Nigeria looks to Buhari to fight corruption, stabilise the economy

Saturday May 30 2015

Muhammadu Buhari became Nigeria’s new head of state on Friday in a ceremony mixing military pomp with tradition after he won the first opposition victory over a sitting president in the nation’s history.

Friday was declared a public holiday and tricycle and commercial motorcycle riders had a field day at the major markets of Garki and Wuse in Abuja, blocking the roads and wielding brooms, the symbol of the All Progressives Congress (APC), President Buhari’s political party.

But many Nigerians could not follow the live coverage of the ceremony on television because of a major power shortage.

The oath of office was administered by the Chief Justice of the Federation Justice Mahmud Mohammed to the president-elect and his deputy Prof Yemi Osinbajo at the Eagles Square in Abuja.

Prof Osinbajo took the oath ahead of Buhari in the presence of outgoing President Goodluck Jonathan, past heads of state and government and invited dignitaries.

In the grandstands were African heads of state, including South Africa’s Jacob Zuma and Rwanda’s Paul Kagame, as well as foreign dignitaries such as US Secretary of State John Kerry.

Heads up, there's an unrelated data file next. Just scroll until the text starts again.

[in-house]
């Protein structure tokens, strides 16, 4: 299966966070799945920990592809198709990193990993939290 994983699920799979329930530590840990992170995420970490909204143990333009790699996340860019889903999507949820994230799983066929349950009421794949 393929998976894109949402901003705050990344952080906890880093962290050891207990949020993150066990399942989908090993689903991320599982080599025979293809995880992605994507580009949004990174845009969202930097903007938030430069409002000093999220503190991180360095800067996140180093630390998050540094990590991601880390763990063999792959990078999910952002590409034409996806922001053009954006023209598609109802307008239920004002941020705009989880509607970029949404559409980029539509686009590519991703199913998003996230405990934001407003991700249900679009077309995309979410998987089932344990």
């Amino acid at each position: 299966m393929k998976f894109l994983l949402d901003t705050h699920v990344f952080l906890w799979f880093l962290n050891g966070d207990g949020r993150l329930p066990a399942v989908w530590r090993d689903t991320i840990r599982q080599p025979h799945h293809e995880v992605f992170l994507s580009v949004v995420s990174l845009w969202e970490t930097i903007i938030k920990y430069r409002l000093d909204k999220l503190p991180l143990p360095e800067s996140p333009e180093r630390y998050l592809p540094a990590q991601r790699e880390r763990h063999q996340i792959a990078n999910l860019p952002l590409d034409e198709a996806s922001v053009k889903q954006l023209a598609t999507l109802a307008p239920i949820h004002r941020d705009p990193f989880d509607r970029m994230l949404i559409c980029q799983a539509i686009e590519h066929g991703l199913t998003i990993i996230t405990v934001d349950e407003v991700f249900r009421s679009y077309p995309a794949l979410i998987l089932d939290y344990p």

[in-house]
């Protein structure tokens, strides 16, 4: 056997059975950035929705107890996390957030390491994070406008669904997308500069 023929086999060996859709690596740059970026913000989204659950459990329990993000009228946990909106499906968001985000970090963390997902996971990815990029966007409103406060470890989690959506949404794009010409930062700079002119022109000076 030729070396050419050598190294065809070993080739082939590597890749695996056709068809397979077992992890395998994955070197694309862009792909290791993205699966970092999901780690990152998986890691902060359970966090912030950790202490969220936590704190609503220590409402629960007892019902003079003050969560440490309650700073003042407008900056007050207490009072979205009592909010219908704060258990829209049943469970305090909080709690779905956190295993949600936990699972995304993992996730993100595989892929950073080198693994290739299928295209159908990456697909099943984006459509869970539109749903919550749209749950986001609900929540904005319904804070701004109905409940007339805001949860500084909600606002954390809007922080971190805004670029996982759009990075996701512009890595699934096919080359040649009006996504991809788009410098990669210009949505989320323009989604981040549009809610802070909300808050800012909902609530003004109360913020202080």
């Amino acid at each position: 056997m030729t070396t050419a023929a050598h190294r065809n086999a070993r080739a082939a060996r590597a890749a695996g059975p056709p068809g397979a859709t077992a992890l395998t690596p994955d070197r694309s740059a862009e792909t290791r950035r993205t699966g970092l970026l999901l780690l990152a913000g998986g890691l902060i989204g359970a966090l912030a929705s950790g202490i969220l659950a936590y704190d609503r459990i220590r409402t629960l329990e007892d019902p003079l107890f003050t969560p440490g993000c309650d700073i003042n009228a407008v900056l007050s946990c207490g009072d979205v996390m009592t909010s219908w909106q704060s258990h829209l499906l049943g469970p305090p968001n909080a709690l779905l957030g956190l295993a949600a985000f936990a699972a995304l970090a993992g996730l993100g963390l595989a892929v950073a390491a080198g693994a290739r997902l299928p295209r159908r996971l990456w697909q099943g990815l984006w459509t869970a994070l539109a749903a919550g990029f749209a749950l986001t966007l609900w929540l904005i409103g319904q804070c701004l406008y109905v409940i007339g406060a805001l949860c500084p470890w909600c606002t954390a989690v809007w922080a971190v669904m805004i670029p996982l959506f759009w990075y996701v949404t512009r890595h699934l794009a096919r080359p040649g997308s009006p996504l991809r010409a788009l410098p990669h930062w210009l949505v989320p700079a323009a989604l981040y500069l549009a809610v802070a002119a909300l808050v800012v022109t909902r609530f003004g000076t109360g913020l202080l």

The Eagle Square came alive early with the sound of traditional music and dancing, as armed forces in ceremonial dress stood to attention and palm trees and international flags swayed in the breeze.

Bola Tinubu, founder and head of APC, described the inauguration as “a turning point in our national direction and the reclamation of our best destiny.”

President Buhari, who early in the week dropped his military title of major-general, ran unsuccessfully for president in the 2003, 2007 and 2011 elections. In December 2014, he was voted in as the president.

His victory marked the first time in Nigeria’s history that an incumbent president peacefully transferred power to a winning leader of the opposition.

Born in Daura in Katsina State in the northwest in 1942, President Buhari was head of state of Nigeria from December 31, 1983 to August 27, 1985, after taking power in a coup d’etat.